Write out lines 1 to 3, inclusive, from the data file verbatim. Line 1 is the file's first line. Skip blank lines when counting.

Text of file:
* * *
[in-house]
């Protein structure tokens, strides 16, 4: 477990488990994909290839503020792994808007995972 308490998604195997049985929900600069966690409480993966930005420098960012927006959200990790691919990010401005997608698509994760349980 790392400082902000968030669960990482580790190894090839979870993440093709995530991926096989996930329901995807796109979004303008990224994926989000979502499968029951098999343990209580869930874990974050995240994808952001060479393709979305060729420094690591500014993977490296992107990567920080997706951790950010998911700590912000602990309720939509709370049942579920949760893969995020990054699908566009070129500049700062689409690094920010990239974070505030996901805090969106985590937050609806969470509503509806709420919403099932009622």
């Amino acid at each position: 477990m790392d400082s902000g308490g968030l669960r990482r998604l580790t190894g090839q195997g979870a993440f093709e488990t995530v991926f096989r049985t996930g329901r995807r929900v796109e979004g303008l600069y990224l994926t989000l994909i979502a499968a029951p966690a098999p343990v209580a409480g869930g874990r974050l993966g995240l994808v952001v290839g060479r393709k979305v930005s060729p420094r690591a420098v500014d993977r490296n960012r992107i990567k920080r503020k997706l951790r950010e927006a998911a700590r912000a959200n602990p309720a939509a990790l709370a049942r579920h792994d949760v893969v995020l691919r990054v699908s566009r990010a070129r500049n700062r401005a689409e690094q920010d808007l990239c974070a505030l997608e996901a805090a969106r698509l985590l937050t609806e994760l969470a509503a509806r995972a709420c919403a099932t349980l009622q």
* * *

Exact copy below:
[in-house]
């Protein structure tokens, strides 16, 4: 477990488990994909290839503020792994808007995972 308490998604195997049985929900600069966690409480993966930005420098960012927006959200990790691919990010401005997608698509994760349980 790392400082902000968030669960990482580790190894090839979870993440093709995530991926096989996930329901995807796109979004303008990224994926989000979502499968029951098999343990209580869930874990974050995240994808952001060479393709979305060729420094690591500014993977490296992107990567920080997706951790950010998911700590912000602990309720939509709370049942579920949760893969995020990054699908566009070129500049700062689409690094920010990239974070505030996901805090969106985590937050609806969470509503509806709420919403099932009622």
């Amino acid at each position: 477990m790392d400082s902000g308490g968030l669960r990482r998604l580790t190894g090839q195997g979870a993440f093709e488990t995530v991926f096989r049985t996930g329901r995807r929900v796109e979004g303008l600069y990224l994926t989000l994909i979502a499968a029951p966690a098999p343990v209580a409480g869930g874990r974050l993966g995240l994808v952001v290839g060479r393709k979305v930005s060729p420094r690591a420098v500014d993977r490296n960012r992107i990567k920080r503020k997706l951790r950010e927006a998911a700590r912000a959200n602990p309720a939509a990790l709370a049942r579920h792994d949760v893969v995020l691919r990054v699908s566009r990010a070129r500049n700062r401005a689409e690094q920010d808007l990239c974070a505030l997608e996901a805090a969106r698509l985590l937050t609806e994760l969470a509503a509806r995972a709420c919403a099932t349980l009622q």